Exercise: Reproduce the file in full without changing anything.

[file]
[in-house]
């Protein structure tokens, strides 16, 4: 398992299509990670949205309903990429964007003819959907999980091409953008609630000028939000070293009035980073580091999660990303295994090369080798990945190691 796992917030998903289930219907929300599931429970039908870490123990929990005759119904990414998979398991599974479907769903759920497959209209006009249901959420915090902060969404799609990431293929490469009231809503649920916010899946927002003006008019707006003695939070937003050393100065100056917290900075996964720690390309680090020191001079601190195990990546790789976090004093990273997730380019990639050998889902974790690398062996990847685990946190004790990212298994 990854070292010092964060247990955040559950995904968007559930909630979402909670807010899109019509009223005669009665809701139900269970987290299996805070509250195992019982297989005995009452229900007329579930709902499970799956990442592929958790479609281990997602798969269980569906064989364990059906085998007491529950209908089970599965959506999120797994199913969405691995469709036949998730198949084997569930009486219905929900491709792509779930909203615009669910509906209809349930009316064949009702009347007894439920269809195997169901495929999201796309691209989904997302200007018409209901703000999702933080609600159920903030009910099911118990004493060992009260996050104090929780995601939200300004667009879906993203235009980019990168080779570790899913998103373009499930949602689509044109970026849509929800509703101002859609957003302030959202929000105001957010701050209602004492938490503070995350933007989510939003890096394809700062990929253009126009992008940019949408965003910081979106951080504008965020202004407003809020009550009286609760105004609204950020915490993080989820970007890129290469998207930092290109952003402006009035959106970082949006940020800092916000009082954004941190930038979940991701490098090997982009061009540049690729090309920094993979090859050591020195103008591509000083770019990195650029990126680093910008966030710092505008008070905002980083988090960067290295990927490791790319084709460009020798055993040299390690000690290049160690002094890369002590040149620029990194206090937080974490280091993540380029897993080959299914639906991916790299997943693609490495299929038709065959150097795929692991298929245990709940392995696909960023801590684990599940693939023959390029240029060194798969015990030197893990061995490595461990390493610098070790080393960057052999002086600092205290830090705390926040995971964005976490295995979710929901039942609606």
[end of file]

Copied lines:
[in-house]
């Protein structure tokens, strides 16, 4: 398992299509990670949205309903990429964007003819959907999980091409953008609630000028939000070293009035980073580091999660990303295994090369080798990945190691 796992917030998903289930219907929300599931429970039908870490123990929990005759119904990414998979398991599974479907769903759920497959209209006009249901959420915090902060969404799609990431293929490469009231809503649920916010899946927002003006008019707006003695939070937003050393100065100056917290900075996964720690390309680090020191001079601190195990990546790789976090004093990273997730380019990639050998889902974790690398062996990847685990946190004790990212298994 990854070292010092964060247990955040559950995904968007559930909630979402909670807010899109019509009223005669009665809701139900269970987290299996805070509250195992019982297989005995009452229900007329579930709902499970799956990442592929958790479609281990997602798969269980569906064989364990059906085998007491529950209908089970599965959506999120797994199913969405691995469709036949998730198949084997569930009486219905929900491709792509779930909203615009669910509906209809349930009316064949009702009347007894439920269809195997169901495929999201796309691209989904997302200007018409209901703000999702933080609600159920903030009910099911118990004493060992009260996050104090929780995601939200300004667009879906993203235009980019990168080779570790899913998103373009499930949602689509044109970026849509929800509703101002859609957003302030959202929000105001957010701050209602004492938490503070995350933007989510939003890096394809700062990929253009126009992008940019949408965003910081979106951080504008965020202004407003809020009550009286609760105004609204950020915490993080989820970007890129290469998207930092290109952003402006009035959106970082949006940020800092916000009082954004941190930038979940991701490098090997982009061009540049690729090309920094993979090859050591020195103008591509000083770019990195650029990126680093910008966030710092505008008070905002980083988090960067290295990927490791790319084709460009020798055993040299390690000690290049160690002094890369002590040149620029990194206090937080974490280091993540380029897993080959299914639906991916790299997943693609490495299929038709065959150097795929692991298929245990709940392995696909960023801590684990599940693939023959390029240029060194798969015990030197893990061995490595461990390493610098070790080393960057052999002086600092205290830090705390926040995971964005976490295995979710929901039942609606």